② Accessing and setting object properties as a dictionary: magic methods__ setitem__() And__ getitem__() You can add and get object properties separately, and__ delitem__() Object attributes can be deleted;

class Animal(object):

    def __init__(self, name, age):
        self.name = name
        self.age = age

    # Add attributes to the object;
    def __setitem__(self, key, value):
        self.__dict__[key] = value

    # Access or obtain object properties;
    def __getitem__(self, item):
        return self.__dict__[item]

    # Delete object attributes;
    def __delitem__(self, key):
        self.__dict__.pop(key)

# Main program entry;
if __name__ == '__main__':
    animal = Animal("Wangcai", 25)
    print("object animal The original attribute is:{}, {}".format(animal.name, animal.age))  # The original attribute of the object animal is: Wangcai, 25

    # Modify the object attribute value;
    animal["name"] = "Bagong"

    # Add a new attribute to the object;
    animal["species"] = "Pastoral dogs"
    animal["spouse"] = False

    # View the specified attributes or all attributes of the object;
    print(animal["name"])  # Bagong
    print(animal.__dict__)  # {'name': 'Bagong', 'age': 25, 'species':' pastoral dog ',' house ': false}

    # Delete the specified attribute of the object;
    del animal["spouse"]  # Auto trigger object__ delitem__() Magic methods;
    print(animal.__dict__)  # {'name': 'Bagong', 'age': 25, 'specialties':' pastoral dog '}

1.5 other magic methods

  the magic methods in this part are not used as frequently as those described above. The following is only to expand the scope of knowledge and improve the knowledge system, so it will not be explained in too detail. Those interested can continue to read. In essence, the preceding and even the following magic methods are also called operator overloading, which means that a processing method corresponding to the operator is defined and implemented in the class, so that when the class object is operating the operator, the system will call the corresponding method in the class for processing.

1.5.1 comparison operator correlation

   comparison operator = = by defau lt, the memory addresses of two objects will be compared. For custom objects, you can also override the memory address of the object__ eq__() Method to customize the comparison rule. Similarly, if we need to use other comparison operators, such as >, <,! = ≤, ≥ and so on. If you can compare user-defined objects, don't mention whether Python really has this function.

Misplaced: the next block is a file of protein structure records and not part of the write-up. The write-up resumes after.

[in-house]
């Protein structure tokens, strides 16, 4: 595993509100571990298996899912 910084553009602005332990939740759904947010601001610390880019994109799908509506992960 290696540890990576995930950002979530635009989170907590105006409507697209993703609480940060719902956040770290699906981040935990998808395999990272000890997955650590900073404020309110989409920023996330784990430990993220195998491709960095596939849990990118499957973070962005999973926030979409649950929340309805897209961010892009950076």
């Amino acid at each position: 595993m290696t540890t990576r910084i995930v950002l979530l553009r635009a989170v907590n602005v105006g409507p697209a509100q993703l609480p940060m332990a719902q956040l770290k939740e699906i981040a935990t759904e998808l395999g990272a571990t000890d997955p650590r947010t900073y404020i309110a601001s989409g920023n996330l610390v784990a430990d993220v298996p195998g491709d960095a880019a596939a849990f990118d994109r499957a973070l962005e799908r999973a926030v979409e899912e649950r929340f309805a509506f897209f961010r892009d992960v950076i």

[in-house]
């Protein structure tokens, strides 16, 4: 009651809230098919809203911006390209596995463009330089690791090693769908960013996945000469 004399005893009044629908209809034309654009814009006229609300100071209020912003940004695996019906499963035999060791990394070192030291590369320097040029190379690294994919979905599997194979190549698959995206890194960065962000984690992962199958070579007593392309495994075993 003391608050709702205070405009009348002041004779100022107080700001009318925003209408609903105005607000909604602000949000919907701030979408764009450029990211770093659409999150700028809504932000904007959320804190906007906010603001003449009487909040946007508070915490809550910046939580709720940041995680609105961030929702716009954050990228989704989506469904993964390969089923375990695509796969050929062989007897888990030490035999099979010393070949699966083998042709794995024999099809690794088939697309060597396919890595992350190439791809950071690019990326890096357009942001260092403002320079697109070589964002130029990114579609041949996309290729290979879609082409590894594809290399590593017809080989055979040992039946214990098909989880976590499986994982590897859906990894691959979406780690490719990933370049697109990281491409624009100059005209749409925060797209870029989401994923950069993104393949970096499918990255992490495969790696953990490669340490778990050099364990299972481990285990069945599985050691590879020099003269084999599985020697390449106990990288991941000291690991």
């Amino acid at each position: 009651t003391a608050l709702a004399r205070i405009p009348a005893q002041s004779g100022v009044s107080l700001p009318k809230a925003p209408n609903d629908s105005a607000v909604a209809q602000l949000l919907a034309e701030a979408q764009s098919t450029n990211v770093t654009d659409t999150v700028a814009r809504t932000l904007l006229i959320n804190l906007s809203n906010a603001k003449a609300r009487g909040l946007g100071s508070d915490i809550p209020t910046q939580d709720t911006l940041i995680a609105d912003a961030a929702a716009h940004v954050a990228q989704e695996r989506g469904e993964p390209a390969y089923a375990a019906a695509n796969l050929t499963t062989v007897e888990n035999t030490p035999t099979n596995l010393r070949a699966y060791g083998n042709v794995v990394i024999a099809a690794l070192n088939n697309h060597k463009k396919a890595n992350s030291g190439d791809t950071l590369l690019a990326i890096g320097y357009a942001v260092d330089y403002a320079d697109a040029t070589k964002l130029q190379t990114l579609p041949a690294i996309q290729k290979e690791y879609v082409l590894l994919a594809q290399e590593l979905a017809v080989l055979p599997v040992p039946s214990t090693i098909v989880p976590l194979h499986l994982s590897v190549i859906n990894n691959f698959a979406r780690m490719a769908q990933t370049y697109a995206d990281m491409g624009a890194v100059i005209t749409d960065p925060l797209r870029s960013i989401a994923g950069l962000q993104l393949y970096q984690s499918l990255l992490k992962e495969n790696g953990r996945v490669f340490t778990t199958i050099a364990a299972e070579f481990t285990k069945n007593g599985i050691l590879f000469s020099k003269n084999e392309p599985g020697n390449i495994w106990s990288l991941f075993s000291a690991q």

class Person2(object):

    def __init__(self, name, age):
        self.name = name
        self.age = age

    def __eq__(self, other):  # self: points to the current calling object.
        return (self.name == other.name) and (self.age == other.age)  # The return value is a Boolean(True, False)

    def __ne__(self, other):  # (not equal to not equal) use= The operator automatically calls the method
        return not (self.__eq__(other))

    def __gt__(self, other):  # (greater than great than) using the > operator automatically calls the method
        return self.age > other.age

    def __ge__(self, other):  # (greater than or equal to great equal) using the > = operator automatically calls the method
        return self.age >= other.age

    def __lt__(self, other):  # (less than less than) using the < operator automatically calls the method
        return self.age < other.age

    def __gt__(self, other):  # (less than or equal to less equal) using the < = operator automatically calls the method
        return self.age <= other.age
# Main program entry
if __name__ == '__main__':
    P1 = Person2("Zhang San", 25)
    P2 = Person2("Zhang San", 25)
    P3 = Person2("Li Si", 26)

    print("object p1 And objects p2 Are they equal:", P1 == P2)  # Whether object p1 and object p2 are equal: True
    print("object p1 And objects p3 Are they equal:", P1 == P3)  # Whether object p1 and object p3 are equal: False
    print("object p1 And objects p2 Are they equal:", P1 is P2)  # Whether object p1 and object p2 are equal: False

    print("object P1 And objects P2 Unequal:", P1 != P2)  # Object P1 and object P2 are not equal: False
    print("object P1 Is it larger than the object P3:", P1 > P3)  # Whether object P1 is larger than object P3: True
    print("object P1 Is it greater than or equal to the object P3:", P1 >= P3)  # Whether object P1 is greater than or equal to object P3: False
    print("object P1 Is it smaller than the object P3:", P1 < P3)  # Whether object P1 is smaller than object P3: True
    print("object P1 Is it less than or equal to the object P3:", P1 <= P3)  # Whether object P1 is less than or equal to object P3: True

1.5.2 arithmetic operator correlation

   in addition to comparison operators, Python also supports us to rewrite various arithmetic operators, such as +, -, *, / /, / /,% and so on, so as to extend the functions of custom objects.

class Student(object):

    def __init__(self, name, age):
        self.name = name
        self.age = age

    def __add__(self, other):  # Plus (+)
        return self.age + other

    def __sub__(self, other):  # Minus (-)
        return self.age - other

    def __mul__(self, other):  # Multiply (*)
        return self.age * other

    def __truediv__(self, other):  # Integer division (/) [different from modulo (integer) / / (rounding down)]
        return self.age / other

    def __mod__(self, other):  # Surplus (%)
        return self.age % other

    def __pow__(self, other):  # Power (* *)
        return self.age ** other

# Main program entry;
if __name__ == '__main__':
    stu = Student("Zhang San", 25)
    print(stu + 2)  # 27
    print(stu - 2)  # 23
    print(stu * 2)  # 50
    print(stu / 2)  # 12.5